physiology of cardiac auscultation (pcna)

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  • 1.Pediatr Clin N Am 51 (2004) 1515 1535The physiology of cardiac auscultationAndrew N. Pelech, MD Division of Pediatric Cardiology, Medical College of Wisconsin,8701 Watertown Plank Road Milwaukee, WI 53226, USA There has been a reduction in the skills and abilities of medical students andresidents to diagnose and interpret heart sounds and murmurs. This loss hasoccurred despite new and sophisticated teaching modalities including graphicinstruction, digital recordings, and computer-enhanced simulation [13]. Al-though the reason for reduction in these skill sets is not entirely clear, the in-creased availability and promotion of newer diagnostic modalities, a reduction inemphasis on auscultation instruction [4], a lack of physician confidence, andincreased concern about litigation may be involved in the increased frequency ofordering of additional imaging modalities. Auscultation by a skilled practitionerenables diagnosis in the majority of pediatric cases referred for evaluation of acardiac murmur. In childhood the great majority of cardiac murmurs are innocent [5,6].Although the ECG may rule out significant anatomic structural heart disease, theonly definitive way of diagnosing an innocent heart murmur is by auscultation.Thus, it is important that pediatricians be capable of auscultation both as a time-and cost-saving modality and to provide accurate diagnosis, engender patientconfidence, provide an explanation of presumed cause, and to provide ap-propriate instruction concerning lifestyle changes and endocarditis prophylaxis. Frequently, individuals are inappropriately referred for diagnostic studiesalone, most commonly ECG. The procedure is not cost ineffective as a pre-liminary diagnostic study [7], and parents may not be provided with appropriatefeedback. Although they are often informed that no abnormality was detected,parents are often left wondering about the significance of the murmur with re- E-mail address: apelech@mew.edu0031-3955/04/$ see front matter D 2004 Elsevier Inc. All rights reserved.doi:10.1016/j.pcl.2004.08.004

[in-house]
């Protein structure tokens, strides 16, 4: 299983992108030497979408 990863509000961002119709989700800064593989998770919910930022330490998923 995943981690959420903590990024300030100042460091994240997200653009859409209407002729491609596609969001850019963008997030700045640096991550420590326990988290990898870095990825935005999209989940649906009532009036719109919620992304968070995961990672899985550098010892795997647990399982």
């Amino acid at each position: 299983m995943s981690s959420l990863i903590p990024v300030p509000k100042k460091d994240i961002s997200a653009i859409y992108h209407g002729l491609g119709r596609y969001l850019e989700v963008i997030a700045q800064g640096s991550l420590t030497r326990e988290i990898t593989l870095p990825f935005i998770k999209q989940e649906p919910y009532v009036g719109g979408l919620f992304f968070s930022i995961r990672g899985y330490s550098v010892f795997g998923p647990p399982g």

2. 1516 A.N. Pelech / Pediatr Clin N Am 51 (2004) 15151535gards to exercise, participation in competitive activities, and endocarditis pro-phylaxis. In addition, patients referred for echocardiographic evaluation ofcardiac murmurs are often in the age range in which conscious sedation, withthe attendant risks, is necessary to obtain quality diagnostic studies [8]. Ifsedation is not employed in the uncooperative patient, and the imaging studiesare incomplete or technically poor (as can happen in ECG laboratories that in-frequently perform pediatric studies), mistaken interpretations may occur, andsignificant disease may be missed or dismissed.Primary care physicians are in the best position to provide accurate diagnosisand reassurance. Not all cardiac murmurs warrant referral. Improved physiologicunderstanding of the physics of sound and murmur creation should provide thefoundation for improved skills and confidence in the description and interpre-tation of pediatric heart sounds and murmurs.What is sound? Sound is the sensation of hearing resulting from stimulation of the auditorynerves by vibrations transmitted in a medium. Vibrations are caused by therhythmic compression and rarefaction of molecules within a medium (Fig. 1).The transmission characteristics, speed, and fidelity of these rhythmic vibrationsor waves vary both within and at interfaces between different media, generally airor water. The eardrum receives and responds to these pressure waveforms byconverting them to minute kinetic movements conducted by the ossicular chainwithin the middle ear. The ossicular chain serves to amplify or attenuate thevibratory signal before it is conducted to the oval window of the cochlea of theinner ear. Within the inner ear, movement of lymphatic fluids on either side ofReissners membrane stimulates fine hair cells of the organ of Corti, resulting in Fig. 1. The dimensions of sound. Sound represents compression and rarefaction of air molecules. 3. A.N. Pelech / Pediatr Clin N Am 51 (2004) 151515351517Fig. 2. Waves are measured by the distance between peaks. This distance is termed the cycle length.Variations in cycle length result in variation in frequency or pitch. The force or distance of thecompression is termed amplitude and is measured in decibels. Variations in wave amplitude resultin a change in the intensity or loudness of a sound. Variations in the character and component parts ofthe waveform or variations in waveform complexity result in a change in quality or timbre.ionic fluxes and neurotransmission of signals to the cerebral cortex. Sound waveshave three dimensions: intensity, frequency, and timbre or quality (Fig. 2).Intensity or loudness The crest of a pressure wave has a given height or amplitude (Fig. 2). Thisamplitude determines the perception of loudness. There is a large range ofamplitudes over which sounds can be heard. The loudest sounds cause pain andhave amplitudes more than 1 million times greater than the quietest audiblesounds. To accommodate this enormous range, sound amplitudes are usuallymeasured on a logarithmic scale. The unit of measurement is the decibel (dB).Sound intensity or the subjective perception of loudness varies with the squareof the sound amplitude. Sound intensity is measured by comparing it to somereference value (usually the softest sound intensity that humans can hear). Ona decibel scale, sound measured at 10 decibels has 10 times the intensity ofthe reference value. At 20 decibels the intensity is 100 times greater, and at30 decibels, it is 1000 times greater than the reference value. 4. 1518A.N. Pelech / Pediatr Clin N Am 51 (2004) 15151535Frequency or pitchThe distance from the crest of one pressure wave to the next is the wavelength(Fig. 2). This wavelength depends on the speed at which sound can travel througha given medium and the temperature. The number of pressure waves per secondis the frequency and is measured in Hertz (Hz). With shorter wavelengths thereare more pressure waves per second, and the frequencies are higher. Conversely,with longer wavelengths the frequencies are lower. The frequency of a pressurewave determines the perception of pitch; low frequencies are heard as a low pitchand high frequencies as a high pitch. The range of frequencies over whichhumans can perceive sound is the audible range. It extends from a minimum of20 to a maximum of 20,000 Hz. The human ear is most sensitive to soundsbetween 500 and 4000 Hertz. This range contains most frequencies of normalspeech. The majority of heart sounds and murmurs range between 5 and 800 Hz.Low frequencies are not heard as well and need larger amplitudes to soundequally loud. Note that many sounds emanating from the heart are below thethreshold of audibility and consequently are best perceived by palpation.Quality or timbreBesides frequency and intensity, other aspects influence the perception of asound or murmur. A guitar string, for example, vibrates not only along its wholelength but also in segments of halves, thirds, fourths, and so forth. Each segmentthen vibrates twice, three times, four times, and so forth, as fast as the wholestring. The vibration of the whole string produces the fundamental or primaryfrequency; the weaker amplitudes of the fundamental frequency or secondaryfrequencies make up the harmonics. The same musical note played on differentinstruments sounds distinctly different. The timbre or quality of a sound refers tothe component parts of a complex waveform. These multiple accessory wave-forms or overtones differentiate the character of musical instruments playing amusical note of a similar cycle length. Thus, it is overtones that differentiate aviolin or piano playing the same note (eg, middle C at a cycle length of 256 Hz).Although a variety of qualitative terms have been employed to describe heartmurmurs (eg, rumbling, machinery, or blowing) there are only twofundamental qualities of sound: music and noise.Harmony or music The individual characteristics of the sound depend on the number and relativeamplitude of the overtones. When the overtones are multiples of the primaryfrequency, they create a pleasing sound termed harmony or music. Forexample, if the primary note is middle C (256 Hz), music is produced byovertones at cycle lengths of 512, 1024, and 2028 Hz. An awareness ofharmonics and overtones will help in understanding the musical quality of somecardiac murmurs. 5. A.N. Pelech / Pediatr Clin N Am 51 (2004) 15151535 1519Dissonance or noise When a sound wave is composed of many different and unrelated frequencies,a musical quality can no longer be perceived. Instead the sound wave seemsdissonant and rough and is described as noise. Noise can originate fromvariable amounts of turbulent flows of gasses and fluids. For example, waterrushing through pipes, air escaping from a jet, or blood being ejected from theheart across a stenotic valve causes noise.What are murmurs? Cardiac murmurs are audible turbulent sound waves in the range of 20 to20,000 cycles/second emanating from the heart and vascular system. They arecommon in pediatric patients and represent the most common reason for referralto pediatric cardiologists [9]. Whereas only 0.8% to 1% of the population hasstructural congenital cardiac disease, as many as 50% to 85% of the populationhas an innocent heart murmur during childhood [10], and these murmurs must bedistinguished from murmurs associated with significant congenital or acquiredheart disease. The nature of cardiac murmurs is often influenced by the age of the patient atpresentation, and a thorough understanding of the sequence of cardiac events andthe evolution of the fetal, transitional, and postnatal circulations is required toidentify and diagnose murmurs correctly.The cardiac cycleCardiac sounds and murmurs that arise from turbulence or vibrations withinthe heart and vasc